Last week, we had a little fun sharing this mystery picture:
In reality, it was no mystery at all to those of you who guessed anything that involved paint and concrete! Indeed, this was a section from the floor of our concrete, screened-in porch:
One of the things that attracted us to our house when we first bought it was this L-shaped, screen-in porch. Attached to the rear of the house, we saw ourselves enjoying breezy, summer meals and company on this porch, and we’ve certainly fulfilled that. But over the past couple years, we noticed that the paint had begun to chip away in certain spots. Those spots were small enough that we didn’t pay them much mind, but we did put on our long-term to-do list “deal with the porch.” In the short-long-term, this meant redoing the floor, at least. (In the long-long-term, we want to turn the porch into a sun room.)
As the seasons passed, the little spots of chipping paint got bigger, revealing the primer and bare concrete underneath. The bigger the spots got, the higher the “deal with the porch” bullet point placed on the to-do list.
Things came to a head over this past Labor Day weekend when, with our new power washer in hand, we decided to clean the porch. And as we did, the extent of the damaged paint was revealed. Once we had cleaned up, the floor that was left behind was pockmarked with a dozen or more bare spots, and even more where the paint was delaminating and bubbling.
And that was that. We had found our fall project: redo the porch floor.
After Labor Day had passed, we set about removing as much of the paint as we could from the floor. During the week, that meant spending little evening time physically pulling up the paint with the help of putty knives and paint scrapers. On the weekend, it was time for power washing. After seven plus days of that, the porch ended up in the state as seen in the above pictures and here:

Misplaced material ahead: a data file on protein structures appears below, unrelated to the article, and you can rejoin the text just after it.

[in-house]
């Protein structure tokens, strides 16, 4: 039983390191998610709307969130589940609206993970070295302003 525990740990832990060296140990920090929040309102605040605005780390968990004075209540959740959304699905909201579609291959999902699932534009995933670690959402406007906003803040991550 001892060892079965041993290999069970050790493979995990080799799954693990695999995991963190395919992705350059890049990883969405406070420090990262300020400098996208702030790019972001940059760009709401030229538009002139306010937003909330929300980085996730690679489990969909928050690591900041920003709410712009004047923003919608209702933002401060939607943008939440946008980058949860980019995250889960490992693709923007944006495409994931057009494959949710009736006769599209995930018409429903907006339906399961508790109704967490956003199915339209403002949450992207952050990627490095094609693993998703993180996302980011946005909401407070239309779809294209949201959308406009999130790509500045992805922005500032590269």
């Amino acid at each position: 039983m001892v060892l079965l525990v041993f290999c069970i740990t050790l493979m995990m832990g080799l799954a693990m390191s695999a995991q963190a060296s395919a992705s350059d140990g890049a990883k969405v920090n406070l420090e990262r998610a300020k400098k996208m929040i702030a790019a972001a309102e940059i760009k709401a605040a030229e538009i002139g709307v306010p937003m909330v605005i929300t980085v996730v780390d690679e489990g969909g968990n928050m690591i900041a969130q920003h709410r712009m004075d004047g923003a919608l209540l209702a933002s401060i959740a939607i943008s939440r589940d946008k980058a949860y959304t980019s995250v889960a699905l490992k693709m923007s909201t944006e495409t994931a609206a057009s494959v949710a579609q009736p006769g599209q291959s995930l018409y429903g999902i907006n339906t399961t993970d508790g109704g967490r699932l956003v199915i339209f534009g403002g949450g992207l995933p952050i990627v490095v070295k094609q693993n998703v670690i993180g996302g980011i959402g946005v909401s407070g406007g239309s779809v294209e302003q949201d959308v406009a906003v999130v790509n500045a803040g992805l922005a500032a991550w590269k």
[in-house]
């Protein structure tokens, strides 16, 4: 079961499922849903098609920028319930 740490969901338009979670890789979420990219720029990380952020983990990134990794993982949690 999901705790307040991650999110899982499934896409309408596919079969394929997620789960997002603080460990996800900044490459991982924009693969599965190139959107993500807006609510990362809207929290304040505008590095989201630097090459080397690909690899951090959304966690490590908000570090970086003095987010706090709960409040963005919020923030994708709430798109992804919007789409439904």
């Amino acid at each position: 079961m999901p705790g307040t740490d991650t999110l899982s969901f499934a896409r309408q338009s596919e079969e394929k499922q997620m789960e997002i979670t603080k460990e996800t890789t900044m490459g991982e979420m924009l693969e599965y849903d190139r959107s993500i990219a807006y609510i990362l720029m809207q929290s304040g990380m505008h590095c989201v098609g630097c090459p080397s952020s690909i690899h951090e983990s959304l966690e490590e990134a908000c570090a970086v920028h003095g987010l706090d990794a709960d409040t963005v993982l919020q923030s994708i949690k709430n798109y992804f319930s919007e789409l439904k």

We were remarkably surprised at how much paint came off using just the scraping and washing “technique.” Yes, being on the floor was no fun at all, but the work paid off. After getting to this point, the main problem was that the paint that remained was severely adhered to the floor. Over the course of another week, we spent each day after work scraping up whatever we could. It was slow, painful, and mostly unrewarding, though we did find that if we scoured a certain area one day, that were were able to remove at least a little more paint from that same area the next day. We tried some other tools, including a grinder, to try to get the paint up, but most of the heavy duty stuff removed the concrete along with the paint, which was no good.
By the time this past weekend rolled around, it was time to get out the power washer once more. By Saturday, we had succeeded in removing at least a little more paint just by scraping. The also weather helped a little by being more humid. That, combined with sheer determination, even more scraping, and the power washer, helped get porch to its current state, which is not half bad.
With another week of scraping, washing, and clean-up, we may be ready to repaint the floor by the beginning of October, which is the goal for the moment. The stubborn spots of paint and areas of leftover primer are bothersome, but if we scour well any smooth spots, we should be safe to paint. Speaking of which, gone will be the drab, gray/blue paint. After plenty of discussion, we’ve settled on a solid stain in the red family, leaning more red wine than terra cotta. Whatever the color, at least chipping won’t be a problem. Not for awhile anyway.
More updates on this project will soon follow!